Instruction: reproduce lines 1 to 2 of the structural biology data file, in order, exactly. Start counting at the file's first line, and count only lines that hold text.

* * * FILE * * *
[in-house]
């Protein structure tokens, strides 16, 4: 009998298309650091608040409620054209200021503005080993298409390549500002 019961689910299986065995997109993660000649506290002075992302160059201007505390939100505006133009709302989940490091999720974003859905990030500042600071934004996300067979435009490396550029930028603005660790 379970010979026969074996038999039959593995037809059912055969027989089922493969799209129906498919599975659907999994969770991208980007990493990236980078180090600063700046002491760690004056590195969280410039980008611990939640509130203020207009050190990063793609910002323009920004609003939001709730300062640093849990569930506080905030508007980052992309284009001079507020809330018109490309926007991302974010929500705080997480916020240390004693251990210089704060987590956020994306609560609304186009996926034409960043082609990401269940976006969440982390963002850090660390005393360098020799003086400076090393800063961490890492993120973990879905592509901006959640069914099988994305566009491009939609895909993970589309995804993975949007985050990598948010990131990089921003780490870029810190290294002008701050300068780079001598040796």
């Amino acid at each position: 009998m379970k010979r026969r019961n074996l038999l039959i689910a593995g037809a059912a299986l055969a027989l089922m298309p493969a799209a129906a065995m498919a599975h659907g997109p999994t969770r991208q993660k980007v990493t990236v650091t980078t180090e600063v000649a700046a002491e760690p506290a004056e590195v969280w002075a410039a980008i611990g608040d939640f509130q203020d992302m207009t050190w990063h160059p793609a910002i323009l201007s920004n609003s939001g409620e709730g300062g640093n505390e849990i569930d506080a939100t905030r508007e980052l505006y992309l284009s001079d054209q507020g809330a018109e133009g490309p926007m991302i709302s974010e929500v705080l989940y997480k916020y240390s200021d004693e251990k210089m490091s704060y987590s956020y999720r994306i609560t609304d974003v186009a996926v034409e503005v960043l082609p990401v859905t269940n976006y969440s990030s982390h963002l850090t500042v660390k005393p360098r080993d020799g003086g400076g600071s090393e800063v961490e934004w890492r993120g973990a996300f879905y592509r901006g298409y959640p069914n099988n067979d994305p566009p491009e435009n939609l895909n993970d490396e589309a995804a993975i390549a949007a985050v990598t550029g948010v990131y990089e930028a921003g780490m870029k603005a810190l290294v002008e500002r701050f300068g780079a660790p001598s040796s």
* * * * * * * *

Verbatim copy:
[in-house]
């Protein structure tokens, strides 16, 4: 009998298309650091608040409620054209200021503005080993298409390549500002 019961689910299986065995997109993660000649506290002075992302160059201007505390939100505006133009709302989940490091999720974003859905990030500042600071934004996300067979435009490396550029930028603005660790 379970010979026969074996038999039959593995037809059912055969027989089922493969799209129906498919599975659907999994969770991208980007990493990236980078180090600063700046002491760690004056590195969280410039980008611990939640509130203020207009050190990063793609910002323009920004609003939001709730300062640093849990569930506080905030508007980052992309284009001079507020809330018109490309926007991302974010929500705080997480916020240390004693251990210089704060987590956020994306609560609304186009996926034409960043082609990401269940976006969440982390963002850090660390005393360098020799003086400076090393800063961490890492993120973990879905592509901006959640069914099988994305566009491009939609895909993970589309995804993975949007985050990598948010990131990089921003780490870029810190290294002008701050300068780079001598040796």